WHEN PROCTER & GAMBLE OPERATIONS CHIEF ROBERT MCDONALD is enthroned as chief executive July 1, what he doesn't do matters almost as much as what he does.
P&G 's biggest decision ever was its 2005 acquisition of Gillette, a $57 billion deal. Investors initially praised the huge transaction, citing the resulting behemoth's global potential in the face of consumer-product competitors like Unilever (ticker: UN). A dream for Warren Buffett, Gillette's largest shareholder, the purchase built P&G's (PG) beauty-and-grooming segment into a business that produced one-third of 2008 sales of $83.5 billion.
|Proctor & Gamble|
|Robert McDonald assumes helm.|
But the marriage doubled capital employed without doubling profit. The result? What seemed like a great idea "set back the corporate return on capital for a generation, and has held back the Procter & Gamble share price for years," says Andy Brown, chief executive of Cedar Rock Capital, a London investment-management firm.
The world's largest consumer-products maker, with 24 major brands ranging from Tide and Charmin to Crest and Head & Shoulders, the company now must continue to innovate through a tough recession in which consumer habits are changing.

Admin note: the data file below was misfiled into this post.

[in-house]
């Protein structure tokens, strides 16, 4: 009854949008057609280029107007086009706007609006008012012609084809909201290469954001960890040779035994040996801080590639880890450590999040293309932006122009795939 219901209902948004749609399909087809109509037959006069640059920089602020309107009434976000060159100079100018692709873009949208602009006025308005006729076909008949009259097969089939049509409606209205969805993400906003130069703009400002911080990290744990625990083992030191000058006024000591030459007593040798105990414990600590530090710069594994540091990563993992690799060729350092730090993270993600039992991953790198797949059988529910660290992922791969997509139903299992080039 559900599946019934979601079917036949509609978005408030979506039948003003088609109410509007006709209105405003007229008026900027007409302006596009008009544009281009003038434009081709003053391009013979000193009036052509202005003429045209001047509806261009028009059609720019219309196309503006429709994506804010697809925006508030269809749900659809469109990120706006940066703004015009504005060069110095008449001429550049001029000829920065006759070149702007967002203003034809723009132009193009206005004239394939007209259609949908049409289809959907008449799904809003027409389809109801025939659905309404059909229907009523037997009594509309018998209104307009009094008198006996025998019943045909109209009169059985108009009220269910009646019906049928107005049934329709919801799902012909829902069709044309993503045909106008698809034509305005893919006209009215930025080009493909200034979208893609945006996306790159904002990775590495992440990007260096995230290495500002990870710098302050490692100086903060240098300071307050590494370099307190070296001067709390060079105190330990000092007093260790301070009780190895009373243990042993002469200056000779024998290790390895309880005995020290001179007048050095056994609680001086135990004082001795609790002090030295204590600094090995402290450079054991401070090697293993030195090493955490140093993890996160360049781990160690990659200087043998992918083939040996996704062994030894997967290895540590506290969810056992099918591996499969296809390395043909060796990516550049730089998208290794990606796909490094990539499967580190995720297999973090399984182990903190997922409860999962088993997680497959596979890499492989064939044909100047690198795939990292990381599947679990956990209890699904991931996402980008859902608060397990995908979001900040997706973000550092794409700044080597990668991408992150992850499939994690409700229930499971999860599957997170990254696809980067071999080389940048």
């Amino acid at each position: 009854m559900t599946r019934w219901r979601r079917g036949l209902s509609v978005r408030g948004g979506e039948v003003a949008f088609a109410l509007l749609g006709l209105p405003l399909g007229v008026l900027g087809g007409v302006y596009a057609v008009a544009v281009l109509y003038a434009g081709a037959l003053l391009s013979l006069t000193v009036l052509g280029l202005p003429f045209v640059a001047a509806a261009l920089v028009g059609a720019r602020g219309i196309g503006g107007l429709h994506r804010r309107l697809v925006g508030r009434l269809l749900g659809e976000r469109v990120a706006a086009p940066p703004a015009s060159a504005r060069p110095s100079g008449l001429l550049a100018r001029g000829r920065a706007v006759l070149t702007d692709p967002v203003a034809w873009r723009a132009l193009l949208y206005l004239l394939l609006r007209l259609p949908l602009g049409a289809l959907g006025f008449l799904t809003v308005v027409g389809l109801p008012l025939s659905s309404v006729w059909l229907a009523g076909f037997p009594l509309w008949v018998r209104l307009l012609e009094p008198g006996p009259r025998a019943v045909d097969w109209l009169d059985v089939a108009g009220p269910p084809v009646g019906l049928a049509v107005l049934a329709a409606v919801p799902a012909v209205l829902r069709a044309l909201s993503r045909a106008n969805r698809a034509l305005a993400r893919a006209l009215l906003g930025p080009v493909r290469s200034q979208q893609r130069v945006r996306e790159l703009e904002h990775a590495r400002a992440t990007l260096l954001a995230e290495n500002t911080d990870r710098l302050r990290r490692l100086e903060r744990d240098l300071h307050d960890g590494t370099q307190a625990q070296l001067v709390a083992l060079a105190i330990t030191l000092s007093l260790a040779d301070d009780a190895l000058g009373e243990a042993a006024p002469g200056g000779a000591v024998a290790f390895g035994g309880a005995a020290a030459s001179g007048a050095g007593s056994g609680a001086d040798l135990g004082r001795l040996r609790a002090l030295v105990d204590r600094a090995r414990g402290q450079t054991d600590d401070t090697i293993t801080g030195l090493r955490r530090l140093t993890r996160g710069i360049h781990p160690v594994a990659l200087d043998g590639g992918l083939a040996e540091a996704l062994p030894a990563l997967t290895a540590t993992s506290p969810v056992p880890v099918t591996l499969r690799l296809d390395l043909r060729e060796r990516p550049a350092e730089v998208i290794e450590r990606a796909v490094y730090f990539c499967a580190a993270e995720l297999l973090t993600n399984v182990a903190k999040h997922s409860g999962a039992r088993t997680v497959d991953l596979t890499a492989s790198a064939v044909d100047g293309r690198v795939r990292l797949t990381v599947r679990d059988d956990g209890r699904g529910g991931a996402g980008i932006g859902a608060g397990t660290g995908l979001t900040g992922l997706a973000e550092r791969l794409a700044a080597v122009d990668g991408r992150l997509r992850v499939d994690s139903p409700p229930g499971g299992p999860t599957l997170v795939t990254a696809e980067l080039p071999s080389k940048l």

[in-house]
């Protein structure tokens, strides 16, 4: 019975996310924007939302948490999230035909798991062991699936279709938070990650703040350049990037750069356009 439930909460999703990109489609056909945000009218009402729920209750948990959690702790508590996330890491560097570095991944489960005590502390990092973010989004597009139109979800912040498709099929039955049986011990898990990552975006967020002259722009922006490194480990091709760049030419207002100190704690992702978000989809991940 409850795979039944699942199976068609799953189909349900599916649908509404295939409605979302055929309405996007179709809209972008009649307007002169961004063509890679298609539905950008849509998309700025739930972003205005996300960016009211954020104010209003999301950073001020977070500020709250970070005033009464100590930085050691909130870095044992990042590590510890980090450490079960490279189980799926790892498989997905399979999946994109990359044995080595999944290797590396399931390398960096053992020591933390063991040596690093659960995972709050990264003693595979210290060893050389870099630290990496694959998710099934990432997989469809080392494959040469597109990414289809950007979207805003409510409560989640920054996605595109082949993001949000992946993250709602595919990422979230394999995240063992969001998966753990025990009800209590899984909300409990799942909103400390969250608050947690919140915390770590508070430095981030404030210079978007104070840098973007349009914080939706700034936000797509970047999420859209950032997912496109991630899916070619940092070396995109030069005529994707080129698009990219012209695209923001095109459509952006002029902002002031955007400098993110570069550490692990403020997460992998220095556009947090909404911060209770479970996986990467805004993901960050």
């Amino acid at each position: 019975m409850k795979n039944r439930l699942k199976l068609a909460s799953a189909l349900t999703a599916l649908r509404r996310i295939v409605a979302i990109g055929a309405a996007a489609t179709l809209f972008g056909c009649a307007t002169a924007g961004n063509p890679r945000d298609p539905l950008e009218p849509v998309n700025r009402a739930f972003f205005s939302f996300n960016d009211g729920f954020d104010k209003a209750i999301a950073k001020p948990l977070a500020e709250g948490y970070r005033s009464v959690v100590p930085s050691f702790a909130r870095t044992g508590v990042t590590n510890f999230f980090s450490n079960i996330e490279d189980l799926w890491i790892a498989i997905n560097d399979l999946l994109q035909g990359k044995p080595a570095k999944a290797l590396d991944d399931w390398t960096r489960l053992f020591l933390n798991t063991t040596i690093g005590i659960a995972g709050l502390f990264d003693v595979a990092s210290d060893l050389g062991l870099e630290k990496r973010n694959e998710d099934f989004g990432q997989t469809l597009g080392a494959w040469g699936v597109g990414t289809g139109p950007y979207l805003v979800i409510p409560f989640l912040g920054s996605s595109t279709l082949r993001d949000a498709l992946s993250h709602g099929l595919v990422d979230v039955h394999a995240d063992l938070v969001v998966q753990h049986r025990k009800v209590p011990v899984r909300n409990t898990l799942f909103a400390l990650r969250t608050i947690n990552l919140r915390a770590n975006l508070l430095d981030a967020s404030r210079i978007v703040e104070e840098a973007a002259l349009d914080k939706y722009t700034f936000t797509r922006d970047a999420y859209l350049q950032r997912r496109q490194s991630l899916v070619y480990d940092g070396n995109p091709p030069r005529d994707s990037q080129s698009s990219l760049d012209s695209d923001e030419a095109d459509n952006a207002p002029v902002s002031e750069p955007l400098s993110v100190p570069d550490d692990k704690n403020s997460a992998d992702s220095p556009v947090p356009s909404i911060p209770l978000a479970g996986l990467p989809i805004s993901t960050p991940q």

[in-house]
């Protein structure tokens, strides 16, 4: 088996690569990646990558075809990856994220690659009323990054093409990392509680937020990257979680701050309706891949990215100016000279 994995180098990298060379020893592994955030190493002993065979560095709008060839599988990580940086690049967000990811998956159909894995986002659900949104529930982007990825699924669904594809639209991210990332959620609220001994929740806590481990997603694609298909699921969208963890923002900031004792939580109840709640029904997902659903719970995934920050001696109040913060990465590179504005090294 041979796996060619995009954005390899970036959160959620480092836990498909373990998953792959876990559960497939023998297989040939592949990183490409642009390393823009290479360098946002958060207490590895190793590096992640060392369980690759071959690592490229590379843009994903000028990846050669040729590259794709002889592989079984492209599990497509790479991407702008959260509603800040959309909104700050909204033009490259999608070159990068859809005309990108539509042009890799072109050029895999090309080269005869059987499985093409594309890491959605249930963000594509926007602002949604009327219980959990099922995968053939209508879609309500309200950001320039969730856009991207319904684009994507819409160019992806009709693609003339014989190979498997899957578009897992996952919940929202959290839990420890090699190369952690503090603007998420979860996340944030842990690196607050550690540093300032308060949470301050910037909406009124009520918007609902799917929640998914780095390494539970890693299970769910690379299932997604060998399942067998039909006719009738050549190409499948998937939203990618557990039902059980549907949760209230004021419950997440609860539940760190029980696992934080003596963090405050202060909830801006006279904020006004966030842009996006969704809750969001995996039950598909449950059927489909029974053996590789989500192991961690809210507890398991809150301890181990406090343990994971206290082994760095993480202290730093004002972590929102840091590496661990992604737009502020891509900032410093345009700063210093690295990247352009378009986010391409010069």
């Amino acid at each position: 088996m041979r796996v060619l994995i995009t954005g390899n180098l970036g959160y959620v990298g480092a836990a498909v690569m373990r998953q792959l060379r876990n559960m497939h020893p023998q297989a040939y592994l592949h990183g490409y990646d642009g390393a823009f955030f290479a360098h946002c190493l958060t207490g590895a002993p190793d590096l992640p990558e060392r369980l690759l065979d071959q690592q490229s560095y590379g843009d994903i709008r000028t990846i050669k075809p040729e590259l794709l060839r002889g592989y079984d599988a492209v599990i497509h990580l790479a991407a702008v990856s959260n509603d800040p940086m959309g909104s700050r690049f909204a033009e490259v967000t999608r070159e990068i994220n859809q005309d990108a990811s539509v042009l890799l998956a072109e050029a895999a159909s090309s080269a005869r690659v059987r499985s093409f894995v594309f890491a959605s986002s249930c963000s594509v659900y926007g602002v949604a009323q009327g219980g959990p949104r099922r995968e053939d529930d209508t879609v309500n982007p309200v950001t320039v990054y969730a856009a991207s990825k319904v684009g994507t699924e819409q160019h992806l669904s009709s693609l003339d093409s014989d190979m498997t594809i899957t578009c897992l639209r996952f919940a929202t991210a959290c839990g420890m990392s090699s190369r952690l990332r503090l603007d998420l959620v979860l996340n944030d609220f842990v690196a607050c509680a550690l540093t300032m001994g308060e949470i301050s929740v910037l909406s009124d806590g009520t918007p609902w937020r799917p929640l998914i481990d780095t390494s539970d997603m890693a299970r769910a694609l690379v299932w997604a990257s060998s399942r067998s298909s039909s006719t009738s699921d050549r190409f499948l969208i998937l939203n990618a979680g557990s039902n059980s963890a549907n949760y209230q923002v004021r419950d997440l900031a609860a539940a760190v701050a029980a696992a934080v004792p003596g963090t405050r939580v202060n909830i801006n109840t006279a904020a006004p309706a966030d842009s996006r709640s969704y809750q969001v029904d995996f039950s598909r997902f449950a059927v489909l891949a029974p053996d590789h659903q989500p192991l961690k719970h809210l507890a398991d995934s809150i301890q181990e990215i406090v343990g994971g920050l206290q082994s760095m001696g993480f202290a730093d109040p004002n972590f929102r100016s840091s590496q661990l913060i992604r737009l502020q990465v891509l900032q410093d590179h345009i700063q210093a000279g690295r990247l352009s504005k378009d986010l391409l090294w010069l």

Under the nine-year reign of CEO A.G. Lafley, P&G's inward-focused, proprietary culture opened up to permit partnerships with other companies so that promising ideas were tested more quickly than before.
McDonald told Wall Street analysts that he wants to "create a simpler, flatter and more agile organization" with lower costs and improved productivity. He is widely expected to winnow management layers and marketing budgets while expanding the empire.
P&G's international operations are concentrated in Europe with a lesser presence in Asia and Latin America. One obvious opportunity is India, where Unilever dominates and P&G has a small footprint.
At home, price wars and market-share erosion are inevitable for a company that is thought to capture 75% of American liquid-laundry-industry profits.
But even if the next year is a tough one, long-term investors should be optimistic. We would still be a buyer of P&G shares. (Barron.com, our Web affiliate, published a positive piece in February, "Buy P&G Shares Before They Crest.")
Brown started building a position in the shares earlier this year; the stock hit a low in March and has rallied 19% since. But there is still much to love: new direction at the top, and a share price that looks attractive, having fallen 15% so far this year to $52.55. P&G's dividend remains healthy at $1.76, for a yield of 3.4%. Smaller rival Clorox (CLX) last week raised its payout by 9% for a 3.6% yield.
Earnings look solid for 2009, with analysts predicting $4.22 a share. Not so for 2010, a year for investing and risk-taking, when profit could fall to $3.78 a share. That puts the stock at about 14 times 2010 earnings, in line with peers and a nice discount to its historic median multiple of 19.4.
"To the extent that [McDonald] has license to distinguish himself, the best way to compound value is to grow the businesses they have, not pay huge premiums," Brown says. "I would take a big acquisition badly."
-- Dimitra DeFotis
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